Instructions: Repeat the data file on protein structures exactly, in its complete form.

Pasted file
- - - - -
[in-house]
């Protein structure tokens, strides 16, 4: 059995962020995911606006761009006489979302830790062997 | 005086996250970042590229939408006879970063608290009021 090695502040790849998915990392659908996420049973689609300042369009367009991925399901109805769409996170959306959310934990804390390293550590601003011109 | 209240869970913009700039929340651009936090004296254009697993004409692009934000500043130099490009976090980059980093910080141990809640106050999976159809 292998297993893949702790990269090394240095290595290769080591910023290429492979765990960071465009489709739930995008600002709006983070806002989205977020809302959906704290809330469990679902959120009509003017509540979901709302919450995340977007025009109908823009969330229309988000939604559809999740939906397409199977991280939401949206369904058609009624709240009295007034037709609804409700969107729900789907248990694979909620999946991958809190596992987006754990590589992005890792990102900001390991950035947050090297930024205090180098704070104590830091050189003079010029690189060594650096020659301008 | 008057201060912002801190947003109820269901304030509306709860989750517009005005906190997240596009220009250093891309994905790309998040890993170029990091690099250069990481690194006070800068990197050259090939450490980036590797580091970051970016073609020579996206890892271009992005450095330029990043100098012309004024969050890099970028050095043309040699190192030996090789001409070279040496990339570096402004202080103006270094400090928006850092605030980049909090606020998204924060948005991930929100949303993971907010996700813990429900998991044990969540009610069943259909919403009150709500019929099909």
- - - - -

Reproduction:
[in-house]
């Protein structure tokens, strides 16, 4: 059995962020995911606006761009006489979302830790062997 | 005086996250970042590229939408006879970063608290009021 090695502040790849998915990392659908996420049973689609300042369009367009991925399901109805769409996170959306959310934990804390390293550590601003011109 | 209240869970913009700039929340651009936090004296254009697993004409692009934000500043130099490009976090980059980093910080141990809640106050999976159809 292998297993893949702790990269090394240095290595290769080591910023290429492979765990960071465009489709739930995008600002709006983070806002989205977020809302959906704290809330469990679902959120009509003017509540979901709302919450995340977007025009109908823009969330229309988000939604559809999740939906397409199977991280939401949206369904058609009624709240009295007034037709609804409700969107729900789907248990694979909620999946991958809190596992987006754990590589992005890792990102900001390991950035947050090297930024205090180098704070104590830091050189003079010029690189060594650096020659301008 | 008057201060912002801190947003109820269901304030509306709860989750517009005005906190997240596009220009250093891309994905790309998040890993170029990091690099250069990481690194006070800068990197050259090939450490980036590797580091970051970016073609020579996206890892271009992005450095330029990043100098012309004024969050890099970028050095043309040699190192030996090789001409070279040496990339570096402004202080103006270094400090928006850092605030980049909090606020998204924060948005991930929100949303993971907010996700813990429900998991044990969540009610069943259909919403009150709500019929099909």